This is a story that was published a year or so ago in "Kalliope" a journal for and by women. I think they're defunct now. At any rate, this is one of my favorites. I'd entirely forgotten about it until a friend of mine was digging on the site and re-earthed it. I like the poetic feel. Most of my stuff lately is comedic, but sometimes, I like the lyrical quality of words. I wanted, here, to write a story about understanding, and loss, and longing...and this is the result. Hope you enjoy it.
What I Want To Know About My Mother
I was conceived in the parking lot of Zaagman’s funeral home, because as my mom says, love, grief, what’s the difference? They both break your heart.
This isn’t something my mom tells me today, when I find her in Little Bo’s Bar, but a sort of mantra I’ve heard throughout my life. This was her response to everything, from when I broke up with a boyfriend, to when I broke my arm. Love. Grief. Love. Grief.
She’s probably repeating those words in her mind even now when she nods to the waitress and another cold beer materializes in front of her. It’s the nonalcoholic kind, but you’d never guess that by looking at her. She stubs out her cigarette, her one remaining vice she says, grabs a stick of gum from her front pocket and unwraps. My mother is a mixture of mint and smoke and coffee and something strangely sweet like frosting.
“What’s your obsession here with conception, kiddo? What’s it matter how you start?” She swigs the beer. Her lips are the color of white asparagus. Her hair is two toned—a foot of watermelon red with an inch of white roots.
I shrug my shoulders and stop looking at her. “College?” I offer as if this explains it. She picks at a cuticle. She doesn’t ask why I’ve come here, or acknowledge that we haven’t spoken in two years. She just cocks her head and I see her mouthing something weird, until I figure out it’s the lyrics to the music playing dimly in the background. Then I can’t take it anymore. I have so many things to ask her. Most of the questions begin with ‘why’. Why hasn’t she loved anyone since my dad? Why doesn’t she return my phone calls? Why won’t she come and see me in my new house, with Mike, with our dog, Annabelle? I can’t ask these things though and so I say, “What I want to know, Mom, is just something about you. Just…anything.” It’s like pulling a plum out of my throat.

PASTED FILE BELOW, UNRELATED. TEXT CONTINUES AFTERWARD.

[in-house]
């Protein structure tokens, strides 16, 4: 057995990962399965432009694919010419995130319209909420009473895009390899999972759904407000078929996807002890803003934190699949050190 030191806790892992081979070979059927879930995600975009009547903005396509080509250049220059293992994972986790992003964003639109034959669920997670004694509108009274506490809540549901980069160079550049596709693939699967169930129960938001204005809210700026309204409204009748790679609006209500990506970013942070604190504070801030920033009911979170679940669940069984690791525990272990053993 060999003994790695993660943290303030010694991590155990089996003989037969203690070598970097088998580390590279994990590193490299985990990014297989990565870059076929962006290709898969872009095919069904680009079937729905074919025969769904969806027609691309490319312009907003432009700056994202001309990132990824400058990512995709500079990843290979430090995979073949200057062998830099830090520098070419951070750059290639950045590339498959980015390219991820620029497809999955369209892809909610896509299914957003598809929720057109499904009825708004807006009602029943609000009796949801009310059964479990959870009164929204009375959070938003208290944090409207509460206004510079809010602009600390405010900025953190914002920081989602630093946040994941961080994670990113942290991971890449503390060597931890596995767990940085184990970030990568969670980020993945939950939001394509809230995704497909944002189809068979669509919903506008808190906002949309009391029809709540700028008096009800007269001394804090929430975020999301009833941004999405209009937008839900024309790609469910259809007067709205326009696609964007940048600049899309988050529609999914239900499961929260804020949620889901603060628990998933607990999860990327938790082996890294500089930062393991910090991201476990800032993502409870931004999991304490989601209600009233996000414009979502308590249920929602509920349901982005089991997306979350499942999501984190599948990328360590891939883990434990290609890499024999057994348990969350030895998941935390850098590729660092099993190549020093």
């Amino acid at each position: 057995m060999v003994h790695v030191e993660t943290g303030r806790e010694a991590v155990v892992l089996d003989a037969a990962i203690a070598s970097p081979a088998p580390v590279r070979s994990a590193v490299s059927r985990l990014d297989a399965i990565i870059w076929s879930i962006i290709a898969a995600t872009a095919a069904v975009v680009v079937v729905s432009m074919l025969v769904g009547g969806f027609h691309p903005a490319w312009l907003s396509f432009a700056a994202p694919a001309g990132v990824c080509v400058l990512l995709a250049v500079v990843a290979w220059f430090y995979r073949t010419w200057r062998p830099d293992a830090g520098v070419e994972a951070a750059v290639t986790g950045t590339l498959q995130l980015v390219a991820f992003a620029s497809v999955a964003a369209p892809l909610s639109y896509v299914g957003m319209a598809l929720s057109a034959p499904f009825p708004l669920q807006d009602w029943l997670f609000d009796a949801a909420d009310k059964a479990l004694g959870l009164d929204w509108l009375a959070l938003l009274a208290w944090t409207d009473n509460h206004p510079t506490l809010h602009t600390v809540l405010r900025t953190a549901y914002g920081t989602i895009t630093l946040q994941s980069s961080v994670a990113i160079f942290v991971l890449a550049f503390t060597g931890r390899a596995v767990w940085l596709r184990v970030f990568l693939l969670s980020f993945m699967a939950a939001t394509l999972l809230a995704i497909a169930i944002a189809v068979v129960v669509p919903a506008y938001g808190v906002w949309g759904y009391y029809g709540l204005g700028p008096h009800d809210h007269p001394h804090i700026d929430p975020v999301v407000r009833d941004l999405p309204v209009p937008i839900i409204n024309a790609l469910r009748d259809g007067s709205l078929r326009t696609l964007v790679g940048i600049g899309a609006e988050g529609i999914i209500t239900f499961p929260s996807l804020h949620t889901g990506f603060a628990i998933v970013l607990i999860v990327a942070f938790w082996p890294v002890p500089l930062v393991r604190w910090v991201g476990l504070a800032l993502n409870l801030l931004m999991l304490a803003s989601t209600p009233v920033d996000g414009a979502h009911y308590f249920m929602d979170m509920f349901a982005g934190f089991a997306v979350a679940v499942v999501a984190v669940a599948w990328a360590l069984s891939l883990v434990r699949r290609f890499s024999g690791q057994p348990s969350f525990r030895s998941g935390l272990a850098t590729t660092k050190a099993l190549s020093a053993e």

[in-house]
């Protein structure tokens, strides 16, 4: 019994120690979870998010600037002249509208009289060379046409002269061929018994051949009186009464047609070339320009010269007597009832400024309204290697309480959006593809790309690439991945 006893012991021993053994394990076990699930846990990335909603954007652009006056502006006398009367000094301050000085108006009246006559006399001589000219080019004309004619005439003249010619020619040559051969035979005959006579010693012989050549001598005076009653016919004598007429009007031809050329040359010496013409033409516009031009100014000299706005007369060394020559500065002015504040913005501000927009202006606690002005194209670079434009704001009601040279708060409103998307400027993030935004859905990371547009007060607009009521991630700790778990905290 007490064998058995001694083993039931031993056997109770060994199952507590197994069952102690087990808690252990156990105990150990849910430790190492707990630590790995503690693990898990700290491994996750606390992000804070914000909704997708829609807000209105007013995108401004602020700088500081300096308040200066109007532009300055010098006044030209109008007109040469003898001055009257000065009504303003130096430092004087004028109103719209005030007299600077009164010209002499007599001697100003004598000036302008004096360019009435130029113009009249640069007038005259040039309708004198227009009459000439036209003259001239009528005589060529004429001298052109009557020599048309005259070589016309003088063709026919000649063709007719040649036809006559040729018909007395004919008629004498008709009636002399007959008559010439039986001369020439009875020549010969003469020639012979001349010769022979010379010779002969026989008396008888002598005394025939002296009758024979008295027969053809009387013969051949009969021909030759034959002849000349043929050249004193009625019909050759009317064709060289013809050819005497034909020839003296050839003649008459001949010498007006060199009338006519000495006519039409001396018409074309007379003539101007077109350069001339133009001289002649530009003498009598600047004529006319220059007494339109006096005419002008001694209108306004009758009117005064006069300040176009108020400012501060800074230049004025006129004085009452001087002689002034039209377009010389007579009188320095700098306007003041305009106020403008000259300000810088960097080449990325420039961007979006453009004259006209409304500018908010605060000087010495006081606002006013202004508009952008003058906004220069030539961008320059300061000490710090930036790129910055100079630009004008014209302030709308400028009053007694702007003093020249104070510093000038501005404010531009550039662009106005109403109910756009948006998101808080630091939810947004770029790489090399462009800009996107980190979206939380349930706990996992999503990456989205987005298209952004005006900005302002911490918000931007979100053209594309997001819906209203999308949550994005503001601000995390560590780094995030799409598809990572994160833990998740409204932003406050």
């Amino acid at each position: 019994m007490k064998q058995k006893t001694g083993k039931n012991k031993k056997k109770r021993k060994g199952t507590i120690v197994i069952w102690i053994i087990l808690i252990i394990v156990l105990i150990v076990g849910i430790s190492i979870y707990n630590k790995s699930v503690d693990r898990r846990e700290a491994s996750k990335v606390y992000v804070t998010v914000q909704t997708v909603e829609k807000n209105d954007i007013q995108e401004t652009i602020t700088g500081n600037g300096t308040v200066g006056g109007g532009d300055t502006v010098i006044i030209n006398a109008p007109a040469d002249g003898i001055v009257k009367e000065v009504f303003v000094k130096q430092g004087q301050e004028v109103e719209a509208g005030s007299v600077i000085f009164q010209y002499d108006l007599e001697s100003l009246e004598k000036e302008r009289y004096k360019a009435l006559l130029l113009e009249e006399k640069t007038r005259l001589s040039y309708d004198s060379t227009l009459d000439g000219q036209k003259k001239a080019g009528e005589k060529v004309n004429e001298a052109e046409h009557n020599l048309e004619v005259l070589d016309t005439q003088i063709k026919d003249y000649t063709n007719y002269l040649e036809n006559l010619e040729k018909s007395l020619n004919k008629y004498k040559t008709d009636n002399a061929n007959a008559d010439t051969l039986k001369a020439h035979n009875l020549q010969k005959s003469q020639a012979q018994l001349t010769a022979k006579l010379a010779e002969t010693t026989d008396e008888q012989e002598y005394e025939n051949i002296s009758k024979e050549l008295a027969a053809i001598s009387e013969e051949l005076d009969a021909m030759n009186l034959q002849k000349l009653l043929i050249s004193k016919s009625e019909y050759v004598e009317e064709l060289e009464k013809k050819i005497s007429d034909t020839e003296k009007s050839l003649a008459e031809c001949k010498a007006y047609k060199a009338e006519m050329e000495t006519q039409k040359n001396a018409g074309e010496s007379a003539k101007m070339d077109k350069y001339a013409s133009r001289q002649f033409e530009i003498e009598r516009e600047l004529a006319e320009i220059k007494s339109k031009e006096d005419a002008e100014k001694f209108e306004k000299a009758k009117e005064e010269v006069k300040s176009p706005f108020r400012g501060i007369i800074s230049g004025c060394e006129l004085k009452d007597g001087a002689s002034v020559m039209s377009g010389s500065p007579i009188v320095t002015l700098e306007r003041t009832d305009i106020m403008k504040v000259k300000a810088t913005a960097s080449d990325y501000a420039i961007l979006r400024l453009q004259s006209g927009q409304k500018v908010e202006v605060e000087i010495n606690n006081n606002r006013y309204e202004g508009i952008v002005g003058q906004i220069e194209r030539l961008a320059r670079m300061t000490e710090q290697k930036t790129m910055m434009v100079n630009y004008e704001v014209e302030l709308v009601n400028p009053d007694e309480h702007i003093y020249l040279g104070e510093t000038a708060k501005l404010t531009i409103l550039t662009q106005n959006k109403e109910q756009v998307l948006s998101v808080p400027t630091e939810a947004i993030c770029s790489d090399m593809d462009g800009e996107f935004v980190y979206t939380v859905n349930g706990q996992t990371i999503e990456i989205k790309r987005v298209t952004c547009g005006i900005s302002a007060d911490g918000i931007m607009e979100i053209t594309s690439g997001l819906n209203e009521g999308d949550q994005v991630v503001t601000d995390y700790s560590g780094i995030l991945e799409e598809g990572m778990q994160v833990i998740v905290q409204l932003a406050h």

She picks something from her teeth, studies it and then looks at me. She answers quickly, as if she’d been just about to tell me this spontaneously on her own. “Your dad had the sexiest knees.” She laughs, a short laugh, but deep, and something rattles in her chest. It’s another sign she’s dying. No doubt she’d say I need to get over myself and stop obsessing. “That was just like your dad,” she continues, smiling to herself. “Taking something funky like knees and turning them into something else entirely.”
I try to smile, but it just a thin line across my face. I’ve asked her one simple thing, to hear something about her, to know something concrete, and what does she do? She tells me about my dad. Over the years I figured out that the man she’s talking about, the one she calls my dad, was lying in a closed coffin the night I was conceived. The guy in the parking lot, the one who really gave me his DNA, was just his stand-in. She doesn’t talk about this either. The things she doesn’t talk about, the silence between us (as they say) could fill books. I can’t even fill a story with what I know is true about her.
Mom reaches for the bowl of nuts. “Want some?” she asks, and because I don’t know what else to do, I take one. Just one.
* * *
I know my mom is not dying from lung cancer or late nights; she’s doing the slow disappearance of the broken hearted. It’s taken her over thirty years to reach this point and I figure any day now she’ll be as good as invisible. I can guess that she hasn’t had a lover since 1994, and my mom is the type of person that needs loving. She wilts without attention. She’s wilting right now, right in front of me.
“You want to know Some Thing?” she asks and leans forward. She pronounces it just like that too: Some. Thing. And I nod.
Already my mind has spun on without her and this next part happens in no-time, meaning it happens not at all and only in my head: I say “Yes. Anything. Tell me just Any Thing.”